December 15, 2011 at 10:25 pm |
  13. R.Williams

    Teach real world applications of science, but don't put religion in it. Religion doesn't deal with facts, which is what science does, as a biology teacher should know. Ethics can be taught as a separate class, but make sure it is the ethics of society, not skewed towards an untenable and arbitrary belief system.

    December 15, 2011 at 10:25 pm |
  14. John

    or Kevin.

    December 15, 2011 at 10:25 pm |
  15. Sean

    As everyone else has said; the discussion about ethics and science is fine. But this article seems to equate the two, they are not the same. Drawing parallels to the students everyday life is fine, but religion and ethics are not a good parallel. There are plenty of liberal arts classes that can address those issues for the students who are struggling with the the social impacts of the science they are studying.

    I have to say that this is just more religiosity being injected where it doesn't belong.

    December 15, 2011 at 10:23 pm |
  16. Matt

    Science is a mechanism for finding the unknown. Religion is putting a supernatural power behind the unknown. Religion and science are inherently opposed to one another and science will always win, because science thrives on truth. Also, ethics and religion are NOT mutually exclusive. I cannot believe that in 2011, we STILL have to debate about this...

    December 15, 2011 at 10:23 pm |
  17. jaymay

    I am a deeply religious person (I'd say 'Christian' but it's been given a dirty name by hateful pseudofaithful political zealots who do NOT represent most Christians), and I have never understood the conflict. Science class should include science. Period. I do not want religion in any form in public schools. Once it's allowed in, the question then becomes, WHOSE version of WHAT religion? Best just to leave it where it belongs – in the privacy of one's home.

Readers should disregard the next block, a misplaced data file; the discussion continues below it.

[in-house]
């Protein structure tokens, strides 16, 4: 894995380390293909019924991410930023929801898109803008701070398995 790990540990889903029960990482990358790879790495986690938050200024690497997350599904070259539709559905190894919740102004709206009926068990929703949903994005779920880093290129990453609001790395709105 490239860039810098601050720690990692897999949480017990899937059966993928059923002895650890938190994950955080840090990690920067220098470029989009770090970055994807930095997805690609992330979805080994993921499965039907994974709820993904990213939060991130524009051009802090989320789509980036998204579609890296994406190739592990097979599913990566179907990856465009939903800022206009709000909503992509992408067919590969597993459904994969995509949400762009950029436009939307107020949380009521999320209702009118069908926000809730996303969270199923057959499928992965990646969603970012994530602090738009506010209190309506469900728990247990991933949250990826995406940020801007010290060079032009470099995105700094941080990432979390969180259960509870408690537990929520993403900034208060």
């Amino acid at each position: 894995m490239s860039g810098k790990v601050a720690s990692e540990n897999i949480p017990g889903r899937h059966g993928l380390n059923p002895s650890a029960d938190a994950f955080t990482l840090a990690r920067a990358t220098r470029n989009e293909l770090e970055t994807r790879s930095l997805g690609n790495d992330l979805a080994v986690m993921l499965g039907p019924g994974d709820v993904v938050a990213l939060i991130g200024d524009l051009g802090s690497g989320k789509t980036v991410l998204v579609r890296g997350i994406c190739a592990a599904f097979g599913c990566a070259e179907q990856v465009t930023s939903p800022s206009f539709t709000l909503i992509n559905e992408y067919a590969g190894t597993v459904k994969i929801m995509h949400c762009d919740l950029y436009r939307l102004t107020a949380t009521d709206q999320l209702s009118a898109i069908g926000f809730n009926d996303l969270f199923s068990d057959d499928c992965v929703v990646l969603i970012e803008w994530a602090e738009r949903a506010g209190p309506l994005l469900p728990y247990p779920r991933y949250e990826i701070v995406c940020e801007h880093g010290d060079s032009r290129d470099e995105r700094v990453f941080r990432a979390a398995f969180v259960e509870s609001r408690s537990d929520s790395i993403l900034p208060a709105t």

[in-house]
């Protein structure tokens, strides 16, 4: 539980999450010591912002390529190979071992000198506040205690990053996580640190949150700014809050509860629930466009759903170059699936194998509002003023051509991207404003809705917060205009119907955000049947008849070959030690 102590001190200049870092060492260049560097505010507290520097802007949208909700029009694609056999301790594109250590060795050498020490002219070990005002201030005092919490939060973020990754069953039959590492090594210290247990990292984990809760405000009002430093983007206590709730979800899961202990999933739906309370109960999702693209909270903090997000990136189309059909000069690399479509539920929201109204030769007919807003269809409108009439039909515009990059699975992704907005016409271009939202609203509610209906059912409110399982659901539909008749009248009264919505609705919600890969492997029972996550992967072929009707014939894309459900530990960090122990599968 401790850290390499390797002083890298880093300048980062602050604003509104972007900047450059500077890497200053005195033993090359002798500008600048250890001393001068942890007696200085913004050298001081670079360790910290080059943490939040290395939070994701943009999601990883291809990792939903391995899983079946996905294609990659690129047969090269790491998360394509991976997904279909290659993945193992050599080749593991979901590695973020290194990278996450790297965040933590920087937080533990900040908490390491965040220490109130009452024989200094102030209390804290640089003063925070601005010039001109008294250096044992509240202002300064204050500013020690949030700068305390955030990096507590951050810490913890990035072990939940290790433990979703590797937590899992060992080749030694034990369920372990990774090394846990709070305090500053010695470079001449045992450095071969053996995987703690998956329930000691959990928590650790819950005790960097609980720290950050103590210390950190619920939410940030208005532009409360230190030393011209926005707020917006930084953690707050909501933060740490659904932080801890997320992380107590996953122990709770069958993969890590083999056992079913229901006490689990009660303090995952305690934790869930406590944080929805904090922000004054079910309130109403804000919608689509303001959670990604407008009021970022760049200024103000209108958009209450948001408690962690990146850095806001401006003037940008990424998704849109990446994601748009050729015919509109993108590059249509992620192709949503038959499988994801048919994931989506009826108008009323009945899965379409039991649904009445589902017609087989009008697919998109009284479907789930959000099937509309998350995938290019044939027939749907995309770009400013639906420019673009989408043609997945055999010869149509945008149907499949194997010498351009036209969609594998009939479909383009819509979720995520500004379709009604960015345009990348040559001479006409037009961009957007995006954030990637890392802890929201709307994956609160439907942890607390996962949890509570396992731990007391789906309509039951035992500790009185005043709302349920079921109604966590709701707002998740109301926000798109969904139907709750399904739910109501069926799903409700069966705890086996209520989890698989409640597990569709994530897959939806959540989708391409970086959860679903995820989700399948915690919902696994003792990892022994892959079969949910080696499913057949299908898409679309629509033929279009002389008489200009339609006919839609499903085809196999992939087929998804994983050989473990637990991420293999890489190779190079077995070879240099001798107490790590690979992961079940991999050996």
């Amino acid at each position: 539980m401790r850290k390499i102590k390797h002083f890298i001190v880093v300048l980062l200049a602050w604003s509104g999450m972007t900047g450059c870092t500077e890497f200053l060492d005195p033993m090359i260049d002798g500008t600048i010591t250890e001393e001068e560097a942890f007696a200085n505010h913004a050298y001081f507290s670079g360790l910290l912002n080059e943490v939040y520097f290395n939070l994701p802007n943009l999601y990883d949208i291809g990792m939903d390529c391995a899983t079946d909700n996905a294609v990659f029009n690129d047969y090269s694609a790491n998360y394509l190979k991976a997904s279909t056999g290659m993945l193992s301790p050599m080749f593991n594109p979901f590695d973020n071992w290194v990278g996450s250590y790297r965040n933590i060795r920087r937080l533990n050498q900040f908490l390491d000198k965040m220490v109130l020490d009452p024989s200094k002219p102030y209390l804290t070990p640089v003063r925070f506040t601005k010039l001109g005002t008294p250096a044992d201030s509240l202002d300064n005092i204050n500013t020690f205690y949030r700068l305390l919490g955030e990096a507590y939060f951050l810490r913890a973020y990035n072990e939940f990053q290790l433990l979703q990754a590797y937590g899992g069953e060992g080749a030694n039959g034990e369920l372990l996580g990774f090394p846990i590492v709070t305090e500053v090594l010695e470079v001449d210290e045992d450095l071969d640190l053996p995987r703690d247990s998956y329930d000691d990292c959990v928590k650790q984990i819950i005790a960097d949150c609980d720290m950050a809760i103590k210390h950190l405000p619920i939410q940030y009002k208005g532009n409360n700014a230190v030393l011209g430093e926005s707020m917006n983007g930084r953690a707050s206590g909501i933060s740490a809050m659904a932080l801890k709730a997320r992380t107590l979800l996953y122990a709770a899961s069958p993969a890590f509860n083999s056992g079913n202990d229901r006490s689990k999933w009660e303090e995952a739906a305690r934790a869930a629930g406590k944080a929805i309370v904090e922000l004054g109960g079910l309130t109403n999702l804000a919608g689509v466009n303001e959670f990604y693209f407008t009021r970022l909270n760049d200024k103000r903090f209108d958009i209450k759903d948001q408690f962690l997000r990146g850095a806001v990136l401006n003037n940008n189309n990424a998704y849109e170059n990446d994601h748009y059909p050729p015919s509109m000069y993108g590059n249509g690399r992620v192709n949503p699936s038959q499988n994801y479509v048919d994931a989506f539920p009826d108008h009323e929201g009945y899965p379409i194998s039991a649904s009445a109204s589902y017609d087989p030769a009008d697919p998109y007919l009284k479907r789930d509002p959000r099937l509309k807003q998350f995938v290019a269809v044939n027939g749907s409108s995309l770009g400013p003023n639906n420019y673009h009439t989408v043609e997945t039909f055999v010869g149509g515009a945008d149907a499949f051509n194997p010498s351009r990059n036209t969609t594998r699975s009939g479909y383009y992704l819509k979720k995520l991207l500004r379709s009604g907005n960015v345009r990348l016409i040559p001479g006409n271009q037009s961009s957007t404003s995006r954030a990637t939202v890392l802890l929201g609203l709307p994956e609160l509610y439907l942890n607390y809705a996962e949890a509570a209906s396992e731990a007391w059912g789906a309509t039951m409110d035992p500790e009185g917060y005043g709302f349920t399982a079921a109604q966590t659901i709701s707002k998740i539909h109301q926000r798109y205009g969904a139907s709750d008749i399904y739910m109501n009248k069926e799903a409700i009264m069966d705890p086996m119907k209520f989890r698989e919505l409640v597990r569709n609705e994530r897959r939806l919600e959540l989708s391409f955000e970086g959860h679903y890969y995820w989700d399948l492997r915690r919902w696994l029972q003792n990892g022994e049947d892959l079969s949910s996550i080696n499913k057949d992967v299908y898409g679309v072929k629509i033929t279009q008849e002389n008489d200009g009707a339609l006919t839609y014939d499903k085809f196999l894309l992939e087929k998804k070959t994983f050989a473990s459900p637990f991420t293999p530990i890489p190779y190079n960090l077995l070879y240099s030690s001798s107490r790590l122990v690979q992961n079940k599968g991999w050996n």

December 15, 2011 at 10:21 pm |
    • rachel

      that's the first objective thing i have heard a religious person say in a long time. hats off.

      December 15, 2011 at 10:34 pm |
  18. Bob Crock

    "Atheists" believe in reason and logic, and using tools such as evidence, facts, and probability. The inevitable conclusion is that religion, god etc. is a cultural construct and nothing else.

    December 15, 2011 at 10:21 pm |
  19. Avdin

    be careful what you believe about science. science is a sticky business. As Richard Feynman (Noble Prize winner in Physics) once put it: "Science is the belief in the ignorance of experts."
    He was right. Science does not usually progress by leaps and bounds of discoveries, but rather by modifying or down right dispoving the best ideas proposed so far. Science has a long way to go. It often seems to contradict itself (there are over 40 scientific theories about the Higgs Boson). Science also has its limits as a way of knowing.
    You should always approach science with a grain of critical skepticism. The best scientists do. Otherwise they would be out of a job.

    December 15, 2011 at 10:19 pm |
    • sharoom

      Please tell me you would at least consider more heavily the recommendation of an expert than someone who isn't.

      December 15, 2011 at 10:33 pm |